The ruins of the Temple’s outer works appear as dark and overgrown mounds of gray rubble and blackish weeds. Skulls and bones of humans and humanoids gleam white here and there amidst the weeds. A grove of some oddly stunted and unhealthy looking usk trees still grows along the northern end of the former Temple compound, and a stump of a tower juts up from the northeast corner of the shattered wall. The leprous gray Temple, however, stands intact, its arched buttresses somehow obscene with their growth of climbing vegetation.Or the Vault of the Drow:
Everything surrounding the place is disgusting. The myriad leering faces and twisting, contorted forms writhing and posturing on every face of the Temple seem to jape at the obscenities they depict. The growth in the compound is rank and noisome. Thorns clutch, burrs stick, and crushed stems either emit foul stench or raise angry weals on exposed flesh. Worst of all, however, is the pervading fear which seems to hang over the whole area—a smothering, clinging, almost tangible cloud of vileness and horror.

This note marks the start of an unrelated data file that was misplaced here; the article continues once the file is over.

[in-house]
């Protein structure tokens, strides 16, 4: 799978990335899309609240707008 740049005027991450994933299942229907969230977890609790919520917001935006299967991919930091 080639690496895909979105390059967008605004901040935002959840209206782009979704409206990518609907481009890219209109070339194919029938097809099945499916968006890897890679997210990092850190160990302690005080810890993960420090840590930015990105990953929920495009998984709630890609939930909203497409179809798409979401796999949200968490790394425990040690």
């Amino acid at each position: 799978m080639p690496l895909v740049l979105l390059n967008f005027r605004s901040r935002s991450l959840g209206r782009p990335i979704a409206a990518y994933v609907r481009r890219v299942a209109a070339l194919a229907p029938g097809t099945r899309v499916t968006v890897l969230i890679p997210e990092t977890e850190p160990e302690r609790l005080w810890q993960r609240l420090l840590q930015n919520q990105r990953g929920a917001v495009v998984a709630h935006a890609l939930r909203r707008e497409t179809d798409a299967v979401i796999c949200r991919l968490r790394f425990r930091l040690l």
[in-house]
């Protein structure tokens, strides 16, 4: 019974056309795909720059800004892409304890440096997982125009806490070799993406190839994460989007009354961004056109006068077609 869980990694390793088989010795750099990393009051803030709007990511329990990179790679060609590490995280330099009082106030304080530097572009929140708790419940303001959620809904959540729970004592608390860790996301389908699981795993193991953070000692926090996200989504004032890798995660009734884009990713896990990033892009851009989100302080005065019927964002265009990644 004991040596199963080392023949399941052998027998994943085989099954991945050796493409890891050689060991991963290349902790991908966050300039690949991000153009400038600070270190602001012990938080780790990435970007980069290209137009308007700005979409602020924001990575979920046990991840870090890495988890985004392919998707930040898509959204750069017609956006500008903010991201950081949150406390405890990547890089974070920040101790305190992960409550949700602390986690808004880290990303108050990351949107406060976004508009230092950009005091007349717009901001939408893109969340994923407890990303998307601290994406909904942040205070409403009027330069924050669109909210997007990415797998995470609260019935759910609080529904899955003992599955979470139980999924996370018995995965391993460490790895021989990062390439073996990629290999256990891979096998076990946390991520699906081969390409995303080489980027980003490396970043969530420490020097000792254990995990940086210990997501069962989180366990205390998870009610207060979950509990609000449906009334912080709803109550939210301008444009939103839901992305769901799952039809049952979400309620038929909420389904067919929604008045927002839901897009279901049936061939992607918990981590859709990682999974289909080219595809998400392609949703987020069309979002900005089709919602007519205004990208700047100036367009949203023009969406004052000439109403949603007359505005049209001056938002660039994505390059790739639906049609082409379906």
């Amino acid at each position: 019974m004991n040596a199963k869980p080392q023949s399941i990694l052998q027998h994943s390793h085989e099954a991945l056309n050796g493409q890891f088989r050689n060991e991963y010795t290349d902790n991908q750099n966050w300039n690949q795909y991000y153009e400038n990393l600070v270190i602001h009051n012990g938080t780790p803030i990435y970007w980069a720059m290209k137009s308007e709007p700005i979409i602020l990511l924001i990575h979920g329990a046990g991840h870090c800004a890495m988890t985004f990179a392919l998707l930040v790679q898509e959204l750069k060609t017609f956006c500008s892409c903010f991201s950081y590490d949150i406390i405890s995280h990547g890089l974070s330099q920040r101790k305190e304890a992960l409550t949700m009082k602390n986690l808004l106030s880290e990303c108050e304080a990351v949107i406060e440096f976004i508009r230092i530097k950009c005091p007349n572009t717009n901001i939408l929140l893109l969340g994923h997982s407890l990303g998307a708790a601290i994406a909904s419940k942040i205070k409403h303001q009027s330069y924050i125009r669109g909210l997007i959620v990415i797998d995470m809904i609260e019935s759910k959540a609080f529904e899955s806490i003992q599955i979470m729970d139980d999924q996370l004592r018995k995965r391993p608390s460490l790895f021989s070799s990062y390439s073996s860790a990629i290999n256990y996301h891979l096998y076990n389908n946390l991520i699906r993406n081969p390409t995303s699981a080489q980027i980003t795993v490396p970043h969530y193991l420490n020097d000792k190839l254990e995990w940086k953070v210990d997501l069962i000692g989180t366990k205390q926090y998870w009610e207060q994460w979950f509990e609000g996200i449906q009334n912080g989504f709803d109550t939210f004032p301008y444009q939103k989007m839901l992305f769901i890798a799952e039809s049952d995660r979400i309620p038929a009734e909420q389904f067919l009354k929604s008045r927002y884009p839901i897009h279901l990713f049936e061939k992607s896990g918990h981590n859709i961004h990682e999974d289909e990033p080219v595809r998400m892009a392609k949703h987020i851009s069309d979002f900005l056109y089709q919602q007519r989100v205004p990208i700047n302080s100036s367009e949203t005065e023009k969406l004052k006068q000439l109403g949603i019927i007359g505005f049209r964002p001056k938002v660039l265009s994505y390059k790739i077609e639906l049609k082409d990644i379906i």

The small “star” nodes glow in radiant hues of mauve, lake, violet, puce, lilac, and deep blue. The large “moon” of tumkeoite casts beams of shimmering amethyst which touch the crystalline formations with colors unknown to any other visual experience. The lichens seem to glow in rose madder and pale damson, the fungi growths in golden and red ochres, vermilions, russets, citron, and aquamarine shades. (Elsewhere the river and other water courses sheen a deep velvety purple with reflected highlights from the radiant gleams overhead vying with streaks and whorls of old silver where the liquid laps the stony banks or surges against the ebon piles of the jetties and bridge of the elfin city for the viewer’s attention.) The rock walls of the Vault appear hazy and insubstantial in the wine-colored light, more light mist than solid walls. The place is indeed a dark fairyland.Great, great work.
My only true meeting with Gary, and it was a brief one, took place at Gen Con 1998. I wanted to meet Gygax but was hesitant to approach him on the show floor. Later my friend Mark dragged me into the convention center bar where Gary was enjoying a cold one, and he was happy to sign our Player’s Handbooks. I took the opportunity to solve an old argument:
Me: “How do you pronounce the name of the dark elves, Gary?”I lost the argument but was happy as a clam, just the same.
Gary: “Well, I’ve always said ‘drow’ (rhymes with cow) myself,” he saw my pained look and quickly added, “But whatever works for you!”
Gary was a gentleman, to coin his phrase, a Gentle Writer, and he will be missed. At the expense of sounding truly geeky, I hope every time those funny dice hit a table somewhere, Gary is smiling somewhere else. If one must have a claim to fame, giving a gift of imagination and enjoyment to millions via your creation and its offspring isn’t a bad one. Not at all.